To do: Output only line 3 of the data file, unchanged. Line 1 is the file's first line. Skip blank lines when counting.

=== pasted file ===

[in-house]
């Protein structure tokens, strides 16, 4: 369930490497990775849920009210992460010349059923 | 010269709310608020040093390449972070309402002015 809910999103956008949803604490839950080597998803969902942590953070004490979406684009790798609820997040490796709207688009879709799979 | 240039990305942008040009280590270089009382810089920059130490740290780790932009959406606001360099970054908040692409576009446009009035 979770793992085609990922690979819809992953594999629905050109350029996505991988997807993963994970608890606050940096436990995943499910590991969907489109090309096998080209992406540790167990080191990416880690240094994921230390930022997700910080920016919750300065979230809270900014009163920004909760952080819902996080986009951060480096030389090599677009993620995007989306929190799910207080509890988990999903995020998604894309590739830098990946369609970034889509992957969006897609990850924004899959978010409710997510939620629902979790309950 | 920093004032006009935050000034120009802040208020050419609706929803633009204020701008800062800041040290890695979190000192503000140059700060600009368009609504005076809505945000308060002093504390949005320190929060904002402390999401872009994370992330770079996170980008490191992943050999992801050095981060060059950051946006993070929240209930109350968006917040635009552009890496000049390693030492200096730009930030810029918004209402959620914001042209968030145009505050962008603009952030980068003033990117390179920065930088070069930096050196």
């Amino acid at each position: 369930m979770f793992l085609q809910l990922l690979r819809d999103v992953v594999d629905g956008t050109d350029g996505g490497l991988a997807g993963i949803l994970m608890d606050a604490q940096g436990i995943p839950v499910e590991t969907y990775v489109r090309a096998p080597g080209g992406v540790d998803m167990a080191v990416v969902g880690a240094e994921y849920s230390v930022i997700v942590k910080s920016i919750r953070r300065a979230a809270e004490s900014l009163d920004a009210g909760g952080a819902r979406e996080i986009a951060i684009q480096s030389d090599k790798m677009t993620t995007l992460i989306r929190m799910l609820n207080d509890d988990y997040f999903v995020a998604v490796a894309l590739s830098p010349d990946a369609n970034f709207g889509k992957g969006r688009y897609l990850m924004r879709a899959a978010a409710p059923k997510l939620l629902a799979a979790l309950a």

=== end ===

């Amino acid at each position: 369930m979770f793992l085609q809910l990922l690979r819809d999103v992953v594999d629905g956008t050109d350029g996505g490497l991988a997807g993963i949803l994970m608890d606050a604490q940096g436990i995943p839950v499910e590991t969907y990775v489109r090309a096998p080597g080209g992406v540790d998803m167990a080191v990416v969902g880690a240094e994921y849920s230390v930022i997700v942590k910080s920016i919750r953070r300065a979230a809270e004490s900014l009163d920004a009210g909760g952080a819902r979406e996080i986009a951060i684009q480096s030389d090599k790798m677009t993620t995007l992460i989306r929190m799910l609820n207080d509890d988990y997040f999903v995020a998604v490796a894309l590739s830098p010349d990946a369609n970034f709207g889509k992957g969006r688009y897609l990850m924004r879709a899959a978010a409710p059923k997510l939620l629902a799979a979790l309950a």